Image: PD. PET scans of healthy vs. diseased brains
1. ABCA7 variants are associated with an increased risk of Alzheimer Disease in African Americans, more so than in non-Hispanic whites.
2. ABCA7 encodes an ATP binding cassette transporter, which interacts with apolipoproteins and thus affects lipid metabolism.
Study Rundown: In this retrospective meta-analysis, the researchers observed an association between a single-nucleotide polymorphism (SNP) in the ABCA7 region and risk of Alzheimer disease in African Americans. Not only did this finding reach genome-wide significance, but its effect size was relatively large as well. This study was unique because it specifically targeted African Americans, and it is the largest of its kind to study Alzheimer disease in this population.
The results are particularly noteworthy given a plausible mechianism, as ABCA7 is involved in lipid metabolism. This knowledge, in conjunction with the role of APOE genes, may help better elucidate the pathophysiology of this complex disease. In the future, targeted genetic screening may be used for disease risk assessments. In addition, the fact that some SNPs continue to be identified as associated with Alzheimer disease, regardless of the population being studied, contributes to the idea that they are important for disease susceptibility. The limitations of this study are few, but important given that Alzheimer is a complex disease with both heritable and environmental components. This study does not assess the contribution of other influences, such as multiple rare variants or structural variants, as it only identified susceptibility loci. As an inherent limitation, the identified loci may not be the ones causing disease, but rather may be in linkage disequilibrium with others that are and cannot be identified yet.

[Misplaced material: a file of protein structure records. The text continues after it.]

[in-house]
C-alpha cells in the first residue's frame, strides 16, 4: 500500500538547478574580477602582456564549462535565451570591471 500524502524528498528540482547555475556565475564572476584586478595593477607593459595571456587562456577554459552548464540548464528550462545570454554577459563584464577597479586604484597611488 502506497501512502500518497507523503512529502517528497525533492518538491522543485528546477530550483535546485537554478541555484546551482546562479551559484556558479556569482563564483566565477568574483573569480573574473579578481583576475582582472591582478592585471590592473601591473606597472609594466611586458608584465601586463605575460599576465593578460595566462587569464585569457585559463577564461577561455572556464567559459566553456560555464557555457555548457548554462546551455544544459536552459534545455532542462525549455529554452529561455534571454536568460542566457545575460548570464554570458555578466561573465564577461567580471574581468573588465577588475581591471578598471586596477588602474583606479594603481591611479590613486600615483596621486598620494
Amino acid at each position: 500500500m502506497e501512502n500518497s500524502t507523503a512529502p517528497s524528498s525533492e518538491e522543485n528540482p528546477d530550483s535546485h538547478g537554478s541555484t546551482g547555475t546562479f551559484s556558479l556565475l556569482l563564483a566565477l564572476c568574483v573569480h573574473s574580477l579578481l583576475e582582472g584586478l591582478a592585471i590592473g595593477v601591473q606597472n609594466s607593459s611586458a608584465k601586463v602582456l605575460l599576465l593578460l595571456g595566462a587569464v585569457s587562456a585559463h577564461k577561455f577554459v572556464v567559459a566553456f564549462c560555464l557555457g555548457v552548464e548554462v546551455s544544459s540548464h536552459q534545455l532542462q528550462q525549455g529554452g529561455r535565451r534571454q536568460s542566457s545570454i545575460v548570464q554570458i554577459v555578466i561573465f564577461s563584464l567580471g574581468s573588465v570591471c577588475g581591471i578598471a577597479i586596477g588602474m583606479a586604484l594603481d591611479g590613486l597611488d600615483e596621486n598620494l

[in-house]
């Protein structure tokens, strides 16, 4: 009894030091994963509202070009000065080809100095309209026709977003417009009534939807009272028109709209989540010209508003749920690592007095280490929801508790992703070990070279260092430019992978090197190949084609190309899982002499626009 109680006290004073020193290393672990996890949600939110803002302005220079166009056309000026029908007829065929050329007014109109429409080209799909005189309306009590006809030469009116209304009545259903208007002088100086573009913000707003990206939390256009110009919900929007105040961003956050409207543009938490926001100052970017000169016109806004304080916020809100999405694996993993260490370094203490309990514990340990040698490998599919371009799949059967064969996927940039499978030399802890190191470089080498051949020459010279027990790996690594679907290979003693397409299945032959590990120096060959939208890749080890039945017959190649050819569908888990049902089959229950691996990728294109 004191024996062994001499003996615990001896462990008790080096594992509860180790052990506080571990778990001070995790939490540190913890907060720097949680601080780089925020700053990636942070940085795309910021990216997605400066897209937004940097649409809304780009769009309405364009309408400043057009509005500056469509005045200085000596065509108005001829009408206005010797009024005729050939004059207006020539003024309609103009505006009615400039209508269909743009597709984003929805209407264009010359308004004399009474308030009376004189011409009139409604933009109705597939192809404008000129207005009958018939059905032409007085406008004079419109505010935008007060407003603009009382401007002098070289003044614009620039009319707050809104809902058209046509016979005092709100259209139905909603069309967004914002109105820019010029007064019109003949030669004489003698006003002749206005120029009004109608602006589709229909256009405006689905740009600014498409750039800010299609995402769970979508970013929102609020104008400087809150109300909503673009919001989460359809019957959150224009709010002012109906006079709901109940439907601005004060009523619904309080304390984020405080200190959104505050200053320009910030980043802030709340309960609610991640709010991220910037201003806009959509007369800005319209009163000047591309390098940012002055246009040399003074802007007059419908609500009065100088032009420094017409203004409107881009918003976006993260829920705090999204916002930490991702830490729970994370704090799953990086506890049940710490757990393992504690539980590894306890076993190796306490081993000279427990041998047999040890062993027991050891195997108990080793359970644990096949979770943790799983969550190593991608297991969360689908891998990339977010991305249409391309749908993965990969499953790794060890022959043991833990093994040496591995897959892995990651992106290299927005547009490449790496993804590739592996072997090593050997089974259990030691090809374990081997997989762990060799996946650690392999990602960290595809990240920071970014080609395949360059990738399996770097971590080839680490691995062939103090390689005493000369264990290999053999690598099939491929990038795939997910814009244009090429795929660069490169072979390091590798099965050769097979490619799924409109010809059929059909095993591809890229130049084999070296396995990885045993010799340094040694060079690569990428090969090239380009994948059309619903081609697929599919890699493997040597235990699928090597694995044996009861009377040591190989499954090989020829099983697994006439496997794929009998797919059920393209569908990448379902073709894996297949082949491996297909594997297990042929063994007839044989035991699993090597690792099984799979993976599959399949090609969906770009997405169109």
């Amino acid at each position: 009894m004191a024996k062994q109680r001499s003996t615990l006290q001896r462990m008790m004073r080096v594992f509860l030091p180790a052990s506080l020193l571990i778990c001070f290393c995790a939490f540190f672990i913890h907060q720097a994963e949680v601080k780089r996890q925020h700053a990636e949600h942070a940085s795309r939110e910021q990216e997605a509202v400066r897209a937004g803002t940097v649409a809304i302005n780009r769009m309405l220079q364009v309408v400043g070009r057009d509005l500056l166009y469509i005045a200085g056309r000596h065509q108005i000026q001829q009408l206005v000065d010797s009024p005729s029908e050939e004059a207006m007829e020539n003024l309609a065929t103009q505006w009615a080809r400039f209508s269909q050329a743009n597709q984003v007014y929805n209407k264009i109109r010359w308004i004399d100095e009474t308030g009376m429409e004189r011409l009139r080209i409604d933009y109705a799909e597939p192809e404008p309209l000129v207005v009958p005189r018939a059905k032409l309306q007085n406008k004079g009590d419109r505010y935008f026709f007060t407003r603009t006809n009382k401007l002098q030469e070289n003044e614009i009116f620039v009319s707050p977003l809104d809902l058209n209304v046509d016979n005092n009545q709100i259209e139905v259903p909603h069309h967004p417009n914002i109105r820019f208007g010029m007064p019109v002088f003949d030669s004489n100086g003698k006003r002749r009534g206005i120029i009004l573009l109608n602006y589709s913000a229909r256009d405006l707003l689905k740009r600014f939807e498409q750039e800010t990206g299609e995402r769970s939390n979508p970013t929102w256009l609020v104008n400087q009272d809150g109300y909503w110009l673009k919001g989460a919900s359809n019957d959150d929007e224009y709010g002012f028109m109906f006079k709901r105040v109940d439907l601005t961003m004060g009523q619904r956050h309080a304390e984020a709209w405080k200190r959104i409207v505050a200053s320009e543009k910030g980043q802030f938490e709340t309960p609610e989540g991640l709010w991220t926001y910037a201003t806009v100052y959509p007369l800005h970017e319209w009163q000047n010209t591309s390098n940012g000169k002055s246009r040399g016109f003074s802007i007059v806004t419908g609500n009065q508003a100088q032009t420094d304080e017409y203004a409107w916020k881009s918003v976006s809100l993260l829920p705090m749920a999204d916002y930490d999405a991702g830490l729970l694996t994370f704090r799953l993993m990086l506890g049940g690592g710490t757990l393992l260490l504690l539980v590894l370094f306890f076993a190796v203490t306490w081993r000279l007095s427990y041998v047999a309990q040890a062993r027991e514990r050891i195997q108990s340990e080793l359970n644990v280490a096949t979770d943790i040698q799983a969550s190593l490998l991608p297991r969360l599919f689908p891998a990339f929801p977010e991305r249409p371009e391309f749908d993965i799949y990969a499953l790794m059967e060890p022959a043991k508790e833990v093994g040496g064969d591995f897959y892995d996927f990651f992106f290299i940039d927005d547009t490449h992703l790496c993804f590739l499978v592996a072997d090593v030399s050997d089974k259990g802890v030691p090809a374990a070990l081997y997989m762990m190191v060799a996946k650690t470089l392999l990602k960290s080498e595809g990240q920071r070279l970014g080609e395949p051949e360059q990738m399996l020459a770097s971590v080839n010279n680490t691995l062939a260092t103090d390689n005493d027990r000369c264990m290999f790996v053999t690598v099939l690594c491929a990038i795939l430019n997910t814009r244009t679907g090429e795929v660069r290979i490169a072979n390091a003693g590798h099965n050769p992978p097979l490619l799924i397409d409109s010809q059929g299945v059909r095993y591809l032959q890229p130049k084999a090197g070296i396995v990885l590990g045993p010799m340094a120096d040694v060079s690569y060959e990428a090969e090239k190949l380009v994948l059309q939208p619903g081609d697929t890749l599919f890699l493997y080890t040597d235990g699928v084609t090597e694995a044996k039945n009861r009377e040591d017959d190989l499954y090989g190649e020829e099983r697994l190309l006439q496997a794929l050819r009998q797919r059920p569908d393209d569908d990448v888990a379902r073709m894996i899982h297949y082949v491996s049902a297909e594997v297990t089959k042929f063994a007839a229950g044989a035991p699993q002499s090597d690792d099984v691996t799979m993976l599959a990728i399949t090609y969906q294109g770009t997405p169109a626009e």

In-Depth [retrospective, case-control meta-analysis]: The study included a total of 5896 African Americans aged 60 or older, 1,968 of whom were case participants and 3,928 of whom were control participants. Genome wide analyses were conducted in order to identify associations between SNPs, which were either genotyped or imputed, and Alzheimer disease. Additionally, directed studies were conducted to look for similar associations with loci previously reported in the literature. A novel finding from this study is an association between Alzheimer disease and a SNP in ABCA7, which achieved genome-wide significance (odds ratio (OR) 1.79, p = 2.2 x 10-9). Furthermore, the effect size of the aforementioned gene is similar to that of the well known APOE OR 2.31, p = 5.5 x 10-47). Finally, four other susceptibility loci (CR1, BIN1, EPHA1, CD33), which were previously described in the literature for non-Hispanic whites, were shown again to be significantly associated with Alzheimer disease.
By Anne Marie Walters and Rif Rahman
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